Three days later on 19 September, the University Post wrote that the Faculty of Law were not allowed to hold their theme parties at the university. A tutor, Jakob Krabbe Sørensen, said on behalf of all the law tutors, that this was »exercising prior censorship«. It was clear that the university’s recommendation was a requirement.

The day after, on 20 September, the University Post followed up the case with a question from an anonymous employee at the University of Copenhagen, who was in doubt as to whether he would still be able to use the term ‘academic erection’ and be in accordance with the new guidelines. Both the trade unions Djøf and the Danish Association of Masters and PhDs (DM) called for calm: Take it easy, both sides in a case have to be heard.

READ MORE: Beatings, bombs and sex with a pig’s head: The university’s crazy initiation rituals through time

A few months later, the debate flared up again. 14 December 2018 weekly newspaper Weekendavisen wrote that an associate professor at the Faculty of Humanities had been called in for a disciplinary conversation, which he had no idea what was about, and that he was being scrutinised. A group of anonymous students had complained to the dean arguing that the associate professor’s teaching was sexist, racist and eurocentric. The inquiry did not find that the associate professor had been racist or sexist, but – and there is a but – there had been a lack of sensitivity and understanding on his part for sensitive topics. The associate professor was not allowed to teach for the rest of the semester, and he was not allowed to supervise theses in the following semester. The debate was now about the extent to which the university’s guidelines had reduced academic freedom at the university.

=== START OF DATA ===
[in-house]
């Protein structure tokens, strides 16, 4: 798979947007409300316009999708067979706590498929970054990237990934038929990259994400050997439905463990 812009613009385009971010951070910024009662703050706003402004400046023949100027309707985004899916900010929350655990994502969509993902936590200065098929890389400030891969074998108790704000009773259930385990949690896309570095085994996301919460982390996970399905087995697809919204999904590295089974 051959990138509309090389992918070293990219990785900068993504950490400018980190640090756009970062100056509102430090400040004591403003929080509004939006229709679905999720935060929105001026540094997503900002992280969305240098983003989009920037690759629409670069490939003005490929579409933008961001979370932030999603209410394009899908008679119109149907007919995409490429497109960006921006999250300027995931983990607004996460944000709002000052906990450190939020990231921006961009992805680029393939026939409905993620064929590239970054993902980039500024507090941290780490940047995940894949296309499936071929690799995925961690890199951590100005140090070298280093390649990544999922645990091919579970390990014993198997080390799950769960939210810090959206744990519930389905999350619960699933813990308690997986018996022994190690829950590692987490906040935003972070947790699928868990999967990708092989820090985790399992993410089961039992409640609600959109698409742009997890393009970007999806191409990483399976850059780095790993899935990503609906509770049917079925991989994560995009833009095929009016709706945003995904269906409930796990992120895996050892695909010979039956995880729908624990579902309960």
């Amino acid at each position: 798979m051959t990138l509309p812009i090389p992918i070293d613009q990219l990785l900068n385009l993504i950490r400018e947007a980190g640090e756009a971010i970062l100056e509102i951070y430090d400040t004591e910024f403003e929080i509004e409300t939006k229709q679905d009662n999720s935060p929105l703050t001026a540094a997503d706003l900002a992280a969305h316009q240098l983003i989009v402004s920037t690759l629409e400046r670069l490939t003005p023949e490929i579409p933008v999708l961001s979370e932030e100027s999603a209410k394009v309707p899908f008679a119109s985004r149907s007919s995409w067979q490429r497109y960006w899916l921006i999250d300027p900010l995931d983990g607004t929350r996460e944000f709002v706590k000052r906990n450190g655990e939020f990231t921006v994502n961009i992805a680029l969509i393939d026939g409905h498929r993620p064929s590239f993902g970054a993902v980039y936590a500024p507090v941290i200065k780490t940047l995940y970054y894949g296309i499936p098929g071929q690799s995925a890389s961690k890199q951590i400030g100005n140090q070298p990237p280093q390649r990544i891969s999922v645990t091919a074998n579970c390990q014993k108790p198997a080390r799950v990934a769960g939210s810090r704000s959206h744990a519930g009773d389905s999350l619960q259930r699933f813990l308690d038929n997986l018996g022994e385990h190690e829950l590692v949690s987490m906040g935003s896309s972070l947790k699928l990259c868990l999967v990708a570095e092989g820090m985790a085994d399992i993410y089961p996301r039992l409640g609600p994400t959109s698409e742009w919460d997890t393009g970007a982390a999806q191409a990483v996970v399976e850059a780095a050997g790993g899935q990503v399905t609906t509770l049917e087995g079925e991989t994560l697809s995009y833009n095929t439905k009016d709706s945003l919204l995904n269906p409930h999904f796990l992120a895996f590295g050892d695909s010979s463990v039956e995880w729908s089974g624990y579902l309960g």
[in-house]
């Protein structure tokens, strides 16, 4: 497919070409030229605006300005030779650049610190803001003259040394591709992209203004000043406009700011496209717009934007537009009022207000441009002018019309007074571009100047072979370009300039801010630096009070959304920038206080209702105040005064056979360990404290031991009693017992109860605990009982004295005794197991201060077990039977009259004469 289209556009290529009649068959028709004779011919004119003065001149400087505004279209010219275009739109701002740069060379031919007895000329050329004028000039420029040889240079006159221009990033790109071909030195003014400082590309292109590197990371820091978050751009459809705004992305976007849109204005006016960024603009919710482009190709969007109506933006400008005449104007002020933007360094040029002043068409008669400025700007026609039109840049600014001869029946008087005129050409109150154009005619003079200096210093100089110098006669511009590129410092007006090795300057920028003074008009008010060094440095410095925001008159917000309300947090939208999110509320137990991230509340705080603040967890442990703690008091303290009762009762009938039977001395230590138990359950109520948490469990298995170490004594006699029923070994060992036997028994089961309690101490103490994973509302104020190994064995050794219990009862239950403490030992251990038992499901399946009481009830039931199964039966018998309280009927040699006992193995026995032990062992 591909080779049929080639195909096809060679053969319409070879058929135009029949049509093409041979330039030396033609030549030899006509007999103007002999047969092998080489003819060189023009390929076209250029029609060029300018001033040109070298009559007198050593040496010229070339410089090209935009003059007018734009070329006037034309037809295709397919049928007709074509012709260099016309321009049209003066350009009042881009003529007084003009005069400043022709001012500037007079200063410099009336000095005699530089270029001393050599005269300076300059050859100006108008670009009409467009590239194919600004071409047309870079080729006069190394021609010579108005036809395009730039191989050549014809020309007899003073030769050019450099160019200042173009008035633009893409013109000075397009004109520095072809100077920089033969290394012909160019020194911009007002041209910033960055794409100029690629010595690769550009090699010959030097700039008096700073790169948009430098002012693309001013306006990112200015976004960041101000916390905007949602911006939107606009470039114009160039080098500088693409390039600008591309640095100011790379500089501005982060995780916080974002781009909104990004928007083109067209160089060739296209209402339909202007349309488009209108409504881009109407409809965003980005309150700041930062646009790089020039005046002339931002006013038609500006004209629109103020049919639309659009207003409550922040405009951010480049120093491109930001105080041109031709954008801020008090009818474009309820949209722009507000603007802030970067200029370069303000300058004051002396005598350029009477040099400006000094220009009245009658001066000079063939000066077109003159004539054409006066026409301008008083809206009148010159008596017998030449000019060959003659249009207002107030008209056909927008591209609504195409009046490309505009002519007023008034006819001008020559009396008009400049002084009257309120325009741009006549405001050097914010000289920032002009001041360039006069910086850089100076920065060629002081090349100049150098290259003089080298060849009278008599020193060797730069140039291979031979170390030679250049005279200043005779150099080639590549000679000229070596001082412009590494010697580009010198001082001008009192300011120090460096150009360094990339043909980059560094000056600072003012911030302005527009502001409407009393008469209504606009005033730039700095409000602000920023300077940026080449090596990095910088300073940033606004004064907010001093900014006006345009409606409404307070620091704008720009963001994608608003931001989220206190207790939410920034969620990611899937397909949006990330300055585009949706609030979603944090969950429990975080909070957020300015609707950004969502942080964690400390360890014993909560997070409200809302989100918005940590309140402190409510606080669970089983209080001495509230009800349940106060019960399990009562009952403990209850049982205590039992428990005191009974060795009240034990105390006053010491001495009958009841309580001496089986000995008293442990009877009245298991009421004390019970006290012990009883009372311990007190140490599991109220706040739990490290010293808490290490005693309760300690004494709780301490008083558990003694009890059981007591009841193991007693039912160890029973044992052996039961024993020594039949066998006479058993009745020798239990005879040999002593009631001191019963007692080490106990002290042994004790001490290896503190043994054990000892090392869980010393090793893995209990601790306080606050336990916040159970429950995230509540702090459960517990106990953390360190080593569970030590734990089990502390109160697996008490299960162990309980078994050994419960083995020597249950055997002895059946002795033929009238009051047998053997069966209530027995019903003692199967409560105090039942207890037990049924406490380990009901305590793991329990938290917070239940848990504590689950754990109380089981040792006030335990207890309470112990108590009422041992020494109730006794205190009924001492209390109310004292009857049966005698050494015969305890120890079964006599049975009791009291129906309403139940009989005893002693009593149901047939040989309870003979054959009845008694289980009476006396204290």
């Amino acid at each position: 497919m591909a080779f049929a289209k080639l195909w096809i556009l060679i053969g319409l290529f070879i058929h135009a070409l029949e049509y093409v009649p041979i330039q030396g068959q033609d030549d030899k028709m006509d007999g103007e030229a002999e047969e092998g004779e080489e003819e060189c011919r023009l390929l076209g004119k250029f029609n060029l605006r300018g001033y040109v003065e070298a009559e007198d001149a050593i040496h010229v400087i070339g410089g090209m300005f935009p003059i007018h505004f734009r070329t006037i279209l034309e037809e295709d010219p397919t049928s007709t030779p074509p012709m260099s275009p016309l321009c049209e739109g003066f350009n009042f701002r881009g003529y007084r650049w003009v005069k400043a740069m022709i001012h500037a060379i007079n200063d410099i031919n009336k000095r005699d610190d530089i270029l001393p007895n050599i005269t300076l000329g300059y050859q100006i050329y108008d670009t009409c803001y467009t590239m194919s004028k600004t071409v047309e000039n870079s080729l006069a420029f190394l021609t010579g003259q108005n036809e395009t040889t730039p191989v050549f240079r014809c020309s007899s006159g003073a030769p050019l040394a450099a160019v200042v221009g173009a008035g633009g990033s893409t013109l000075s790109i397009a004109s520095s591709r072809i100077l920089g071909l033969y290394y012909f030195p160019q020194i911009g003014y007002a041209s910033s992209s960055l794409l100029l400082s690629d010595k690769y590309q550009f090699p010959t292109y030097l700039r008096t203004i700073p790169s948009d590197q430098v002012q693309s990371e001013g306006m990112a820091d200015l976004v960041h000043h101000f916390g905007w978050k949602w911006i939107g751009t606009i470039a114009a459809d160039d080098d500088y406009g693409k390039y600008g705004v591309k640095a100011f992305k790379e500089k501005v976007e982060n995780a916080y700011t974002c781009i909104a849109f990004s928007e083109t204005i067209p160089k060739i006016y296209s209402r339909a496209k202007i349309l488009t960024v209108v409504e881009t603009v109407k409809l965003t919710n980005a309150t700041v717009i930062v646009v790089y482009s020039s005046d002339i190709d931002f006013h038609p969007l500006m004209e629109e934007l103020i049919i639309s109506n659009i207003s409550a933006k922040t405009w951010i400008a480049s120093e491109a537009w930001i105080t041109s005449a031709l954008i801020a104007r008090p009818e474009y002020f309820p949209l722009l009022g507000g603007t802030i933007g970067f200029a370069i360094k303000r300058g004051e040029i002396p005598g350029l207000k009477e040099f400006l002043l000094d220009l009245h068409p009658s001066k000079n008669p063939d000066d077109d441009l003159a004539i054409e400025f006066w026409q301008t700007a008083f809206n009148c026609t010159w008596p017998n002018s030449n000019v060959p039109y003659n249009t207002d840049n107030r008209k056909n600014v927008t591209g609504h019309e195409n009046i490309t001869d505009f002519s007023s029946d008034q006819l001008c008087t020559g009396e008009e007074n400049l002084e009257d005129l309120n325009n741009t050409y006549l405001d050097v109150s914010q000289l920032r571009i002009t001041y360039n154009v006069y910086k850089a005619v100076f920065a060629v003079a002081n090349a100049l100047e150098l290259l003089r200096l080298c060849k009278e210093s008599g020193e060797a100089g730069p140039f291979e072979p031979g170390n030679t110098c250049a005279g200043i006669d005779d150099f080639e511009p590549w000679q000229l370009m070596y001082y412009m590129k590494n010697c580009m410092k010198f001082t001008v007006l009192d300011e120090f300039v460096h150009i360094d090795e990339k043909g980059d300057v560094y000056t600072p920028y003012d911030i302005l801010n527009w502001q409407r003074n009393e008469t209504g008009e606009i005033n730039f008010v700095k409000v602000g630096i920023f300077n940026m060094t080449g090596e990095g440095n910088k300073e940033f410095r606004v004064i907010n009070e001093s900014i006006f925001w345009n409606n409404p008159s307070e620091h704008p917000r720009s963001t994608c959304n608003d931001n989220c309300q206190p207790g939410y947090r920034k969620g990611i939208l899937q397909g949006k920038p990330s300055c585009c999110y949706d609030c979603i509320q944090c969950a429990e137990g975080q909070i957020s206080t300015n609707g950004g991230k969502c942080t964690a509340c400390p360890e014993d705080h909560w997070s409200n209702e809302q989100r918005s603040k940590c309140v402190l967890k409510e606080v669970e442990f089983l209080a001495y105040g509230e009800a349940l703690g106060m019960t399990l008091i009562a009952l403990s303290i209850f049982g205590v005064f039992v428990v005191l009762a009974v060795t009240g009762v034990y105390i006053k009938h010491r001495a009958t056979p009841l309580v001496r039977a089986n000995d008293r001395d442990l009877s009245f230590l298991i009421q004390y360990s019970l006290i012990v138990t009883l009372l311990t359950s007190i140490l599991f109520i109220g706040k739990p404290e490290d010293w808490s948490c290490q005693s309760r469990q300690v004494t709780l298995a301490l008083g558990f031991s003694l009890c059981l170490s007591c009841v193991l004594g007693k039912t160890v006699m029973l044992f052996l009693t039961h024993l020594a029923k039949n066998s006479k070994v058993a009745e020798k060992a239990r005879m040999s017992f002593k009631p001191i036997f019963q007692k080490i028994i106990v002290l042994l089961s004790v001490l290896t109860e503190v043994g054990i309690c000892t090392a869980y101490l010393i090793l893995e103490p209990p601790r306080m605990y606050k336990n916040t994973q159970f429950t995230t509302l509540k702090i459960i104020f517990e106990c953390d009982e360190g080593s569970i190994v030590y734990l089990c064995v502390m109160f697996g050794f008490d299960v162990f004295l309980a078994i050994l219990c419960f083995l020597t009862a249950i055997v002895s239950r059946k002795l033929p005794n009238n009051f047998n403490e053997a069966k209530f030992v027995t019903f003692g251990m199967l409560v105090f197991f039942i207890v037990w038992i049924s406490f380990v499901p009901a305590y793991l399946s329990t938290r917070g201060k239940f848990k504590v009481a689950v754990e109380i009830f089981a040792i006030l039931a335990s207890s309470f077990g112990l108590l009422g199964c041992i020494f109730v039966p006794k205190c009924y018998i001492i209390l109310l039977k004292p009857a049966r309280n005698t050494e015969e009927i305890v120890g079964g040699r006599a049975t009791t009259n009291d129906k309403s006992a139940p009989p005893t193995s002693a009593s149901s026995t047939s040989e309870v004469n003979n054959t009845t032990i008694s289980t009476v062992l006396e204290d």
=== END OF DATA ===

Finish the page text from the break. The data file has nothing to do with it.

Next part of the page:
20 December at an internal debate meeting, it was commonly agreed that the guidelines for dealing with offensive behaviour should be changed.


After Christmas, 23 January 2019, the University’s General Collaboration Committee HSU decided that the guidelines for handling offensive behaviour should be changed.

13 June 2019, the University of Copenhagen sent a revised set of guidelines for consultation with employees. The controversial formulation on the employee’s or student’s subjective sense of being offended being central, was taken out. It now states that management at the university can assess that something is not offensive, even if a student or employee thinks otherwise. The university now refers to the Danish Working Environment Authority’s general guidance on offensive behaviour. (Where it is still the subjective experience, which is central).

This is probably still enough for the debate to continue.